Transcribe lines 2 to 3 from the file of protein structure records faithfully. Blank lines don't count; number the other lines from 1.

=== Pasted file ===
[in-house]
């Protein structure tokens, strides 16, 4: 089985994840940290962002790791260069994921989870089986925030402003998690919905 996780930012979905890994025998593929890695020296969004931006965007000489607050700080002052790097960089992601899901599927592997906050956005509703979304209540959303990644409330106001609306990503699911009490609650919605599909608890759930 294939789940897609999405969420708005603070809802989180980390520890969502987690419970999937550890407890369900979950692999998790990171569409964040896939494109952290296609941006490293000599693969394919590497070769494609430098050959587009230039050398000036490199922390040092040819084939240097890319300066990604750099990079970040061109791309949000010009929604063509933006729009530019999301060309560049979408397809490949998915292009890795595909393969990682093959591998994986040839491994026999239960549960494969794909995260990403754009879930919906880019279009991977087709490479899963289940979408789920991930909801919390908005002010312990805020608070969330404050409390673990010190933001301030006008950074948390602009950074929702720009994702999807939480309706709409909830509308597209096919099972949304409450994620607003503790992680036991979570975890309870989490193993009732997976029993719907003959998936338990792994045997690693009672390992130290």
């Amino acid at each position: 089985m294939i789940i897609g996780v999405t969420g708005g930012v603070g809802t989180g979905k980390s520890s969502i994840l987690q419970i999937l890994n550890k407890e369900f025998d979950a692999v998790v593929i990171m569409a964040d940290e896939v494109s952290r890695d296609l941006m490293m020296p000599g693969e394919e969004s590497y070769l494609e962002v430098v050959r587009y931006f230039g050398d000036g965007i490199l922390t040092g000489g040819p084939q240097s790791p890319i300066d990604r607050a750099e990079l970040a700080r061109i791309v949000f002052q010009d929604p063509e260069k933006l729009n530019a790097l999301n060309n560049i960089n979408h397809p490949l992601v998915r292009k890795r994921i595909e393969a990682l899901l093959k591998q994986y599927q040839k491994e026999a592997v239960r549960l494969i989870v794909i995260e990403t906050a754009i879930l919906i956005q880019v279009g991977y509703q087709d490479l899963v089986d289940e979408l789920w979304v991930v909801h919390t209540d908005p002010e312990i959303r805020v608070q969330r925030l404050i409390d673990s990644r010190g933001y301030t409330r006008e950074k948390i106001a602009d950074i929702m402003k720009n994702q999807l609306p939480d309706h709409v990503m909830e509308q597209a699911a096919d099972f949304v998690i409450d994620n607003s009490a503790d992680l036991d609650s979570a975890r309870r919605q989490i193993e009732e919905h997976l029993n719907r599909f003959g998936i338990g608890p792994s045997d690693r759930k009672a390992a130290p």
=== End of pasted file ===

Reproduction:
């Protein structure tokens, strides 16, 4: 089985994840940290962002790791260069994921989870089986925030402003998690919905 996780930012979905890994025998593929890695020296969004931006965007000489607050700080002052790097960089992601899901599927592997906050956005509703979304209540959303990644409330106001609306990503699911009490609650919605599909608890759930 294939789940897609999405969420708005603070809802989180980390520890969502987690419970999937550890407890369900979950692999998790990171569409964040896939494109952290296609941006490293000599693969394919590497070769494609430098050959587009230039050398000036490199922390040092040819084939240097890319300066990604750099990079970040061109791309949000010009929604063509933006729009530019999301060309560049979408397809490949998915292009890795595909393969990682093959591998994986040839491994026999239960549960494969794909995260990403754009879930919906880019279009991977087709490479899963289940979408789920991930909801919390908005002010312990805020608070969330404050409390673990010190933001301030006008950074948390602009950074929702720009994702999807939480309706709409909830509308597209096919099972949304409450994620607003503790992680036991979570975890309870989490193993009732997976029993719907003959998936338990792994045997690693009672390992130290």
């Amino acid at each position: 089985m294939i789940i897609g996780v999405t969420g708005g930012v603070g809802t989180g979905k980390s520890s969502i994840l987690q419970i999937l890994n550890k407890e369900f025998d979950a692999v998790v593929i990171m569409a964040d940290e896939v494109s952290r890695d296609l941006m490293m020296p000599g693969e394919e969004s590497y070769l494609e962002v430098v050959r587009y931006f230039g050398d000036g965007i490199l922390t040092g000489g040819p084939q240097s790791p890319i300066d990604r607050a750099e990079l970040a700080r061109i791309v949000f002052q010009d929604p063509e260069k933006l729009n530019a790097l999301n060309n560049i960089n979408h397809p490949l992601v998915r292009k890795r994921i595909e393969a990682l899901l093959k591998q994986y599927q040839k491994e026999a592997v239960r549960l494969i989870v794909i995260e990403t906050a754009i879930l919906i956005q880019v279009g991977y509703q087709d490479l899963v089986d289940e979408l789920w979304v991930v909801h919390t209540d908005p002010e312990i959303r805020v608070q969330r925030l404050i409390d673990s990644r010190g933001y301030t409330r006008e950074k948390i106001a602009d950074i929702m402003k720009n994702q999807l609306p939480d309706h709409v990503m909830e509308q597209a699911a096919d099972f949304v998690i409450d994620n607003s009490a503790d992680l036991d609650s979570a975890r309870r919605q989490i193993e009732e919905h997976l029993n719907r599909f003959g998936i338990g608890p792994s045997d690693r759930k009672a390992a130290p």